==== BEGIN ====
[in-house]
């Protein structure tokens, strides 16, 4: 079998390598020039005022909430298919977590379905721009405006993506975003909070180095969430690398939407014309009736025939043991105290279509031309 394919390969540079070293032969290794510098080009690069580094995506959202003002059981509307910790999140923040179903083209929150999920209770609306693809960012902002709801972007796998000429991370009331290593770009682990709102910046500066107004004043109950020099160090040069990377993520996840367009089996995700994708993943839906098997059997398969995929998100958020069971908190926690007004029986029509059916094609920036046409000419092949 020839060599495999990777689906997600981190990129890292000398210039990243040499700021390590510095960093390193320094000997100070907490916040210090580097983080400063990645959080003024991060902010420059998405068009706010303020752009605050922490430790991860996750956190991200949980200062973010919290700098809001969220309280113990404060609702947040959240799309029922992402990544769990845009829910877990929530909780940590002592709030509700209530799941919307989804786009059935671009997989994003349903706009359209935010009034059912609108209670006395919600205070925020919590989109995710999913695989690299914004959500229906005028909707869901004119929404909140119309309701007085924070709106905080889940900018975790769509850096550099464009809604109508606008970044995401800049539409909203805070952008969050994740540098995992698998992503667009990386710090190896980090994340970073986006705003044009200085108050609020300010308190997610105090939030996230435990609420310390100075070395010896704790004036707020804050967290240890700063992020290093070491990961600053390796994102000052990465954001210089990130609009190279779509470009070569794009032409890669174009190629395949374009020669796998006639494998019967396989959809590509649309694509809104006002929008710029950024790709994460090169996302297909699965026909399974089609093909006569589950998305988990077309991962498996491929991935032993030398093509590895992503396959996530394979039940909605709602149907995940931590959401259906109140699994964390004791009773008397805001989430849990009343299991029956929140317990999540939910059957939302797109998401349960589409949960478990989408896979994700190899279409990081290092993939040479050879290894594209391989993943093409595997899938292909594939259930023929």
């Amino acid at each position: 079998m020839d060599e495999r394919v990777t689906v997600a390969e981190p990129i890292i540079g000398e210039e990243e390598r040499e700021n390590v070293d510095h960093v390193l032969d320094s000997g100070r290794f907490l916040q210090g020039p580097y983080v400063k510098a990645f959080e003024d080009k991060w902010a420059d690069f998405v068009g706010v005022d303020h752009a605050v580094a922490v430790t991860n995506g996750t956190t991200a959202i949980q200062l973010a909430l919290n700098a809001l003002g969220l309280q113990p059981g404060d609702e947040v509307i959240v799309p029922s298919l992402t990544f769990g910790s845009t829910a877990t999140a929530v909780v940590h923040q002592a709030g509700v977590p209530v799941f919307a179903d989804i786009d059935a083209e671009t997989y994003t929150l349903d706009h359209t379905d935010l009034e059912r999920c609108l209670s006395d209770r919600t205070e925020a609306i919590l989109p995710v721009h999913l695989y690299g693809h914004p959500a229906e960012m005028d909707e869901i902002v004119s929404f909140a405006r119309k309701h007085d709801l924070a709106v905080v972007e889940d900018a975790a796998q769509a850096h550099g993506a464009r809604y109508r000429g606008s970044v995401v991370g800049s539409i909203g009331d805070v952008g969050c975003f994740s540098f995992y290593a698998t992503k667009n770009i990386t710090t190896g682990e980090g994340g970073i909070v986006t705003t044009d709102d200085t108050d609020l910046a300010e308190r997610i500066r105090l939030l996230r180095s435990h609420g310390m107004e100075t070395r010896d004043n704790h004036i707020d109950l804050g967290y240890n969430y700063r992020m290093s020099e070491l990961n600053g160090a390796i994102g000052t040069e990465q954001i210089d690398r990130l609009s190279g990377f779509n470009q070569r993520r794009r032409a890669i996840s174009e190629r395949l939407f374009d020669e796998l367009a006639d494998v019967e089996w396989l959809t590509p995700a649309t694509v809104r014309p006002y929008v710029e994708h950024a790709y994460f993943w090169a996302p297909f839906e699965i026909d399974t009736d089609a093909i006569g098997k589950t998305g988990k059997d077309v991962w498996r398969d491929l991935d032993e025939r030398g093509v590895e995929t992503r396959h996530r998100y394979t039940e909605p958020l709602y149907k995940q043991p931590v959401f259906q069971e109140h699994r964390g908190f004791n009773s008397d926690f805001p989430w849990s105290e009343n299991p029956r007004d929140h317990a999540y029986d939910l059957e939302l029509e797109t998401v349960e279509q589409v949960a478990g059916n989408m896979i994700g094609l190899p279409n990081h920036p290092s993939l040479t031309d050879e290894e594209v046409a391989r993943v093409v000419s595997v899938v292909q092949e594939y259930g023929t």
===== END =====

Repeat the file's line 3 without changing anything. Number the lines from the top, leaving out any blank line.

């Amino acid at each position: 079998m020839d060599e495999r394919v990777t689906v997600a390969e981190p990129i890292i540079g000398e210039e990243e390598r040499e700021n390590v070293d510095h960093v390193l032969d320094s000997g100070r290794f907490l916040q210090g020039p580097y983080v400063k510098a990645f959080e003024d080009k991060w902010a420059d690069f998405v068009g706010v005022d303020h752009a605050v580094a922490v430790t991860n995506g996750t956190t991200a959202i949980q200062l973010a909430l919290n700098a809001l003002g969220l309280q113990p059981g404060d609702e947040v509307i959240v799309p029922s298919l992402t990544f769990g910790s845009t829910a877990t999140a929530v909780v940590h923040q002592a709030g509700v977590p209530v799941f919307a179903d989804i786009d059935a083209e671009t997989y994003t929150l349903d706009h359209t379905d935010l009034e059912r999920c609108l209670s006395d209770r919600t205070e925020a609306i919590l989109p995710v721009h999913l695989y690299g693809h914004p959500a229906e960012m005028d909707e869901i902002v004119s929404f909140a405006r119309k309701h007085d709801l924070a709106v905080v972007e889940d900018a975790a796998q769509a850096h550099g993506a464009r809604y109508r000429g606008s970044v995401v991370g800049s539409i909203g009331d805070v952008g969050c975003f994740s540098f995992y290593a698998t992503k667009n770009i990386t710090t190896g682990e980090g994340g970073i909070v986006t705003t044009d709102d200085t108050d609020l910046a300010e308190r997610i500066r105090l939030l996230r180095s435990h609420g310390m107004e100075t070395r010896d004043n704790h004036i707020d109950l804050g967290y240890n969430y700063r992020m290093s020099e070491l990961n600053g160090a390796i994102g000052t040069e990465q954001i210089d690398r990130l609009s190279g990377f779509n470009q070569r993520r794009r032409a890669i996840s174009e190629r395949l939407f374009d020669e796998l367009a006639d494998v019967e089996w396989l959809t590509p995700a649309t694509v809104r014309p006002y929008v710029e994708h950024a790709y994460f993943w090169a996302p297909f839906e699965i026909d399974t009736d089609a093909i006569g098997k589950t998305g988990k059997d077309v991962w498996r398969d491929l991935d032993e025939r030398g093509v590895e995929t992503r396959h996530r998100y394979t039940e909605p958020l709602y149907k995940q043991p931590v959401f259906q069971e109140h699994r964390g908190f004791n009773s008397d926690f805001p989430w849990s105290e009343n299991p029956r007004d929140h317990a999540y029986d939910l059957e939302l029509e797109t998401v349960e279509q589409v949960a478990g059916n989408m896979i994700g094609l190899p279409n990081h920036p290092s993939l040479t031309d050879e290894e594209v046409a391989r993943v093409v000419s595997v899938v292909q092949e594939y259930g023929t």